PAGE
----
With the rising popularity of companies such as Uber, Skip the Dishes and Rover, the gig economy has more than an estimated 76 million workers in North America alone. Jobs in the gig economy have increased in popularity because they often provide more flexibility than the traditional workforce. Many workers utilize these jobs to supplement their income and as demand increases, these jobs become easier to obtain.
In the gig economy, companies hire independent contractors or freelancers who are commonly referred to as gig workers. These workers are typically paid a per-gig rate instead of being paid with an hourly wage and benefits. In most countries, gig workers are categorized as contract workers and do not receive the same benefits and training as the traditional workforce does. In most cases, these workers are responsible for managing their work in a way that does not impose any health and safety risks onto themselves or others.
As the gig economy continues to grow, the companies hiring gig workers are beginning to come under scrutiny – especially in terms of the health and safety of gig workers. In an investigation conducted by CBC Marketplace, one bicycle courier for Uber eats crashed into a vehicle door that was suddenly opened by a passenger. He was left with bruises, broken bones and no financial compensation from the company.
In the traditional economy, employees typically go through a training or onboarding process when starting a job. Through this process, traditional workers are trained to communicate hazards and safety concerns. An article written on Medium states that the gig economy shifts the responsibility of hazard and risk assessments from employers onto the workers. In many cases, gig workers do not know who to contact with safety issues or may be hesitant to report safety concerns at all. This can often leave hazards and safety concerns unaddressed.
Though gig workers can be any age, it is becoming more and more common amongst the younger workforce. This poses a challenge, as younger workers have less work history and experience with occupational health and safety. Without an instilled safety culture, workers become more prone to injuries.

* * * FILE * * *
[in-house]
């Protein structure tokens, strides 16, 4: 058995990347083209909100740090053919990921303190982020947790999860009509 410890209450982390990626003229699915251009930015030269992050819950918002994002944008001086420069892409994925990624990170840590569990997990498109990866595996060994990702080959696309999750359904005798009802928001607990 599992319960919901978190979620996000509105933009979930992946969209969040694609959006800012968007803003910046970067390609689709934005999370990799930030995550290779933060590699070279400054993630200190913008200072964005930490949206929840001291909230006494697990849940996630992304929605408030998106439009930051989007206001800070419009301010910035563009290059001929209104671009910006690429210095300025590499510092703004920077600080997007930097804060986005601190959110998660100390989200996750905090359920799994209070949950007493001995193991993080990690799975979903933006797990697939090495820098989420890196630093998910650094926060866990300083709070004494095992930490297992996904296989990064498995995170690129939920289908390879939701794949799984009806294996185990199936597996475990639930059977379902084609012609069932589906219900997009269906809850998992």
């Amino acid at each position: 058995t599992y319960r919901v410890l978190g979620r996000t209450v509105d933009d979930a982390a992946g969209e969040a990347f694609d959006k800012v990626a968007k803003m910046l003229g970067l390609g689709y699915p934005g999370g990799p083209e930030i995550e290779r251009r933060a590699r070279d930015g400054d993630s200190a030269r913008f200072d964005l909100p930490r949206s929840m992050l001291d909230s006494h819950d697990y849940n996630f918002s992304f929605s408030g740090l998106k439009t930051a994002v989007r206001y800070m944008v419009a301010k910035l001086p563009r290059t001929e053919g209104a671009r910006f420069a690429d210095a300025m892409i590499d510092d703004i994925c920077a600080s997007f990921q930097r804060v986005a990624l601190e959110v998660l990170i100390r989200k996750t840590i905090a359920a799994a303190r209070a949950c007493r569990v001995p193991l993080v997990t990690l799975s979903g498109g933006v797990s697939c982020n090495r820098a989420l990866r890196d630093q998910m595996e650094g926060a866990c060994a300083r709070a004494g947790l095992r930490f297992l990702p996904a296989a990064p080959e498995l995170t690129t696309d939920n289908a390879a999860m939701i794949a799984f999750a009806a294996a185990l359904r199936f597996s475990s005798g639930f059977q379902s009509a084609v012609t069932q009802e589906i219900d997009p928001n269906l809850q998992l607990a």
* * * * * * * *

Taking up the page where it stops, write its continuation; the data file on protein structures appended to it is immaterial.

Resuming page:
Workers in the gig economy are paid by gig. This creates an environment of urgency where gig workers often try to complete as many gigs as possible in order to make more income. In some cases, this can lead to safety concerns or issues, such as breaking the speed limit to complete as many jobs as possible.
Gig workers are assigned or select new gigs through a mobile app. If the gig is car-centric (i.e. Uber or Skip the Dishes), this can lead to distracted driving. In some cases, companies also incentivize working when there is high demand. This can lead to drivers working to complete gigs during heavier traffic times or unfavourable working conditions (i.e. snow or rainstorm). In both cases, there is an increase in hazards or other safety issues.
A study conducted by Ceridian found that 56% of gig workers in North America support unionizing. Of those that support unionizing, 39% do so with the hope of achieving better workplace health and safety practices. In some states/provinces, gig workers are beginning to mobilize and fight for better rights and protection.
ComplyWorks’ Communications Solution allows organizations to issue, track, monitor, and report orientations and bulletins to your own employees and suppliers – regardless of hours worked. With our Communications Solution you can easily onboard new, part-time or gig workers through the click of a button.
In the gig economy, companies hire independent contractors or freelancers who are commonly referred to as gig workers. These workers are typically paid a per-gig rate instead of being paid with an hourly wage and benefits. In most countries, gig workers are categorized as contract workers and do not receive the same benefits and training as the traditional workforce does.